Unfortunately, the report shows that the United States has, once again, lost more economic freedoms as corruption, cronyism, government spending, and a poor monetary policy continue to drag us down. While we are still ranked as “mostly free,” we can no longer say our economy is the ambition of the world.

Why Does 1% of History Have 99% of the Wealth?

See Video

The latest video from Learn Liberty features Professor Deirdre McCloskey answering the question: “Why does 1% of history have 99% of the wealth?”

She explains that throughout the vast majority of history, individuals earned an average of $3 a day (in today’s dollars). That is, until the 1800s, when the average earning shot up drastically. Even more incredibly, in the last 30 years, the number of people who are as badly off as our ancestors has been cut in half.

People today aren’t rich because they exploit the poor, as many on the Left like to pretend, Prof. McCloskey explains. There have always been poor people and their presence didn’t cause wealth. The wealth that we enjoy is brought about by innovation, and the economic freedom to prosper.

Club for Growth releases 2013 congressional scorecards

Club for Growth

The Club for Growth released its annual congressional scorecards yesterday, offering concerned constituents a snapshot of how their representatives in Washington voted on issues related to limited government and economic growth legislation during the first session of the 113th Congress.

“2013 saw the emergence of several new defenders of economic freedom as well as continued excellence among old allies,” said Club for Growth President Chris Chocola, himself a former member of Congress. “Some members have seen their voting records improve and will be honored this year with recognition of their efforts for the first time.”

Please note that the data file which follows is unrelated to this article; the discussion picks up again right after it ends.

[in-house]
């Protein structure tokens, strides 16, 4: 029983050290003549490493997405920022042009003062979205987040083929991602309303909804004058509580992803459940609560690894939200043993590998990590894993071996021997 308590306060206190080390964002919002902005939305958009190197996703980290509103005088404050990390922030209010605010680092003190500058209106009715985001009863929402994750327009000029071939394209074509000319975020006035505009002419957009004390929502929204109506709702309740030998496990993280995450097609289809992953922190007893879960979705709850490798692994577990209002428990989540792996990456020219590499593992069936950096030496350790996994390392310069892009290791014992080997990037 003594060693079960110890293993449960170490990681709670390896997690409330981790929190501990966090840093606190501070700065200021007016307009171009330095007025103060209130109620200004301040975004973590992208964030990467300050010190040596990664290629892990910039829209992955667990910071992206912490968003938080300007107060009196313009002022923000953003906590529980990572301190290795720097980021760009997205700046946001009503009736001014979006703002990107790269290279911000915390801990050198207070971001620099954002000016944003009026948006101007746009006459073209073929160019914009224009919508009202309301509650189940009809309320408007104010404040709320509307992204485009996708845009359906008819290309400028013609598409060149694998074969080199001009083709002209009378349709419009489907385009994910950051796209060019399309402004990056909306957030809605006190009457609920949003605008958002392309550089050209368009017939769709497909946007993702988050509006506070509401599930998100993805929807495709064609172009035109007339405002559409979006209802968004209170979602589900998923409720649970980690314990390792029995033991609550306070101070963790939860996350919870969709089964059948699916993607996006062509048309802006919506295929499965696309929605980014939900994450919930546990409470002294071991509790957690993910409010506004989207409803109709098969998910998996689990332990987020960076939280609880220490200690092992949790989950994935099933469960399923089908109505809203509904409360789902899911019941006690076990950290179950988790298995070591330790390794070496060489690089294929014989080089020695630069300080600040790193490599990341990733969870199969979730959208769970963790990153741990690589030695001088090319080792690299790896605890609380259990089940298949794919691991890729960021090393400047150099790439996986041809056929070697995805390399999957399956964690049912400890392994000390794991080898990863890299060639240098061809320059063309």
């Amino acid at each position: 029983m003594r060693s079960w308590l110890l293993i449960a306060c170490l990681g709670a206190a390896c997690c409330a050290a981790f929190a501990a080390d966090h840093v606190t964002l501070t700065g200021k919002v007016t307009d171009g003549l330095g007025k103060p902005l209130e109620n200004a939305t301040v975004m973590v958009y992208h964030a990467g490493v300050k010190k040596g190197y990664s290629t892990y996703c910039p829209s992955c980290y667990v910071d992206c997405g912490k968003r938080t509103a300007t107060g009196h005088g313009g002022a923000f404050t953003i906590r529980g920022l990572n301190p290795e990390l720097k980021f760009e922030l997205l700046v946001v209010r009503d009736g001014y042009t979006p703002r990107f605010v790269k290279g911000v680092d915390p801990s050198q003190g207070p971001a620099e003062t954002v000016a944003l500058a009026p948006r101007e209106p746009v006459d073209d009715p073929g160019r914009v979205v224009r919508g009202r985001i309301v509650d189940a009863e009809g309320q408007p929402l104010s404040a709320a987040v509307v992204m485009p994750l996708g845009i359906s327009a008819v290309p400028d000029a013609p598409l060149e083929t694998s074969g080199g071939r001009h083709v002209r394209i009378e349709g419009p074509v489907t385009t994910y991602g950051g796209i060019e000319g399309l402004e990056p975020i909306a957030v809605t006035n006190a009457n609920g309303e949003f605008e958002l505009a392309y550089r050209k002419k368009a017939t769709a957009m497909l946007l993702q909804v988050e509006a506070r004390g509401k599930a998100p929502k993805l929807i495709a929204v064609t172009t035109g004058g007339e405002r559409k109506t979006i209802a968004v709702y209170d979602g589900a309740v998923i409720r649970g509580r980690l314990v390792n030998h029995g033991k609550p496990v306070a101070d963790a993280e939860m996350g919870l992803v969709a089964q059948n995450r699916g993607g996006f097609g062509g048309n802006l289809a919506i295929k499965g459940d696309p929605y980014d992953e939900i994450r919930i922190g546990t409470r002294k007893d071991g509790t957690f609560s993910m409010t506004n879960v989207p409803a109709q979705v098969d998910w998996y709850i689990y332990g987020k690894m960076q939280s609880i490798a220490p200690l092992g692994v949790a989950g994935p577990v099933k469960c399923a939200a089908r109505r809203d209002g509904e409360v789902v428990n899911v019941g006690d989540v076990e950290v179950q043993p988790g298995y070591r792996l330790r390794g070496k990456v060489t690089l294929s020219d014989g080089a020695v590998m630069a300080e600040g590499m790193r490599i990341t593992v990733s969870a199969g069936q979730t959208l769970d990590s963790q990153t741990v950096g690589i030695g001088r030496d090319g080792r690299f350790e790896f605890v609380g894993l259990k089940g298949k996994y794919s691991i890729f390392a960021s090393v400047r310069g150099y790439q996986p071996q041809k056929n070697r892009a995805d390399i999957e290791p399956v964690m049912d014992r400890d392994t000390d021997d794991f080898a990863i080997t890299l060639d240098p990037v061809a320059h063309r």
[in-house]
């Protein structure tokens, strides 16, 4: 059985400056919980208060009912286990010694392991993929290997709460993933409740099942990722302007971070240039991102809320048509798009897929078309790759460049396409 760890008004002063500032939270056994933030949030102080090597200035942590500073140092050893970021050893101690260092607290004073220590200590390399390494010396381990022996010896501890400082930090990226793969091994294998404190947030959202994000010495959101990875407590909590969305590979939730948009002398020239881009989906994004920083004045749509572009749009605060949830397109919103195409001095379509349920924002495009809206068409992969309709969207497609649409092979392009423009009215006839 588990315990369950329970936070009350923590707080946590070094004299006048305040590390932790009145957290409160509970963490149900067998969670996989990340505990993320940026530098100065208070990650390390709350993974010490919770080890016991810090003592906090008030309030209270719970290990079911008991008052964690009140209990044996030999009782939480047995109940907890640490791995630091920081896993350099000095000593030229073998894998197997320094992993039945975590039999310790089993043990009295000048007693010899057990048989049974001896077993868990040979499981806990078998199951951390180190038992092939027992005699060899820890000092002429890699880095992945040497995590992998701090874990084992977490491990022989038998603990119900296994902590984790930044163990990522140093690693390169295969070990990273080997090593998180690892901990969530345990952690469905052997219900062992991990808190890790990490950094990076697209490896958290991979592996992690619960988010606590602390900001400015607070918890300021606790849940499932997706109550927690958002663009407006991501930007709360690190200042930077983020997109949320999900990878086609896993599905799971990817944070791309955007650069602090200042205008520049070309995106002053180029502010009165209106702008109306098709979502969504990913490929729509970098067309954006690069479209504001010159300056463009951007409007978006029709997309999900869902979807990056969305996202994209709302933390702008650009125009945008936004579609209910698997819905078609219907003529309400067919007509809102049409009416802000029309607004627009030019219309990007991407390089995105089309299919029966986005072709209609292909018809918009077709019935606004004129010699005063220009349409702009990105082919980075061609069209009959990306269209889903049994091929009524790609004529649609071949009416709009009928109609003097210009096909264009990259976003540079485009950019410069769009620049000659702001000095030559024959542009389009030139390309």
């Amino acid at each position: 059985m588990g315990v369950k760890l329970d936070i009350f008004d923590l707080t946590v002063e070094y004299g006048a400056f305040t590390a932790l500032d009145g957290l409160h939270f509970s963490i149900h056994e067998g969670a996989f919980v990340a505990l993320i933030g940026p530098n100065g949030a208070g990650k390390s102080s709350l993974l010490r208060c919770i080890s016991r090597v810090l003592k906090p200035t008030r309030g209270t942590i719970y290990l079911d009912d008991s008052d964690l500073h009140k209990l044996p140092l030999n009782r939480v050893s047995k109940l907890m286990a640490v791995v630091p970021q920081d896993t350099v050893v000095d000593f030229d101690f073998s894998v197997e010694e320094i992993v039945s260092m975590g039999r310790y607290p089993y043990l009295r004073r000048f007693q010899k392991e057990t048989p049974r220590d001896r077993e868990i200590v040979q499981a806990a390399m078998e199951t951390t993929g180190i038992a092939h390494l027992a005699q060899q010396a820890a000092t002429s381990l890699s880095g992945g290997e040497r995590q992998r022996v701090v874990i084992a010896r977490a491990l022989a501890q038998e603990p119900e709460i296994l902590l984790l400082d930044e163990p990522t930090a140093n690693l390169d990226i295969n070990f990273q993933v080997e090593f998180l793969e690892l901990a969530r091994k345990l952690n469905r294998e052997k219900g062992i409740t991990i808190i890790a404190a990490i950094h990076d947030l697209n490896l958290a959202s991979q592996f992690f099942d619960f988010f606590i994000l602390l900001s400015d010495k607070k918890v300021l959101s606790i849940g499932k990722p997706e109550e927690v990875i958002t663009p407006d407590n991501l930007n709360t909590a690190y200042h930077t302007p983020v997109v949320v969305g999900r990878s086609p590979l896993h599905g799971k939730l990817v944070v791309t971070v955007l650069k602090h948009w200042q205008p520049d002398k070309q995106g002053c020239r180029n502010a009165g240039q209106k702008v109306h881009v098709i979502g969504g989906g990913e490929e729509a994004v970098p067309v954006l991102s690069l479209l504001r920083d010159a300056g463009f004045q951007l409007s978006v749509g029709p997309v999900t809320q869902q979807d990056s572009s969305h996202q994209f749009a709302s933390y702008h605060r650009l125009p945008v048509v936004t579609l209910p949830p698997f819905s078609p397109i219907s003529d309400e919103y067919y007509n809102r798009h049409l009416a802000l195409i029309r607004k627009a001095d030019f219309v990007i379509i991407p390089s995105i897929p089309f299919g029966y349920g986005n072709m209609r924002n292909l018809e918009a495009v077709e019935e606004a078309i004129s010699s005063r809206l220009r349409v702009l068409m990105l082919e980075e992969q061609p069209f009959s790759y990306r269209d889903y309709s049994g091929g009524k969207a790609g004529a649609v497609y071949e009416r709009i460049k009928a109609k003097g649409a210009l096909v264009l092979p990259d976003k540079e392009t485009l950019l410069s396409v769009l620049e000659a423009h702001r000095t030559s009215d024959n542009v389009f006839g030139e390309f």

“While there are more champions of pro-economic growth policy serving in Congress than at any time before, it’s clear that our fight against the big spenders in both parties has a long way to go,” he added.

Like many organizations, the Club for Growth states positions on legislation or other matters as a way to encourage House and Senate members to encourage them to vote in a manner consistent with limited government, pro-growth views. The votes scored in the 2013 include the efforts to repeal or defund Obamacare, the Ryan-Murray budget deal, the farm bill, and the Full Faith and Credit Act.

The scorecards offer a look at who is living up to the limited government rhetoric on which they run each year as well as those are voting to put more debt on the back of the taxpayer as well as future taxpayers.

AL-06: Dr. Chad Mathis makes Obamacare the focal point of campaign

Chad Mathis: Fight Obamacare

In a crowded Republican field, Chad Mathis is setting himself apart from other candidates running in Alabama’s Sixth Congressional District (AL-06), a seat left open by the retirement of Rep. Spencer Baucus (R-AL).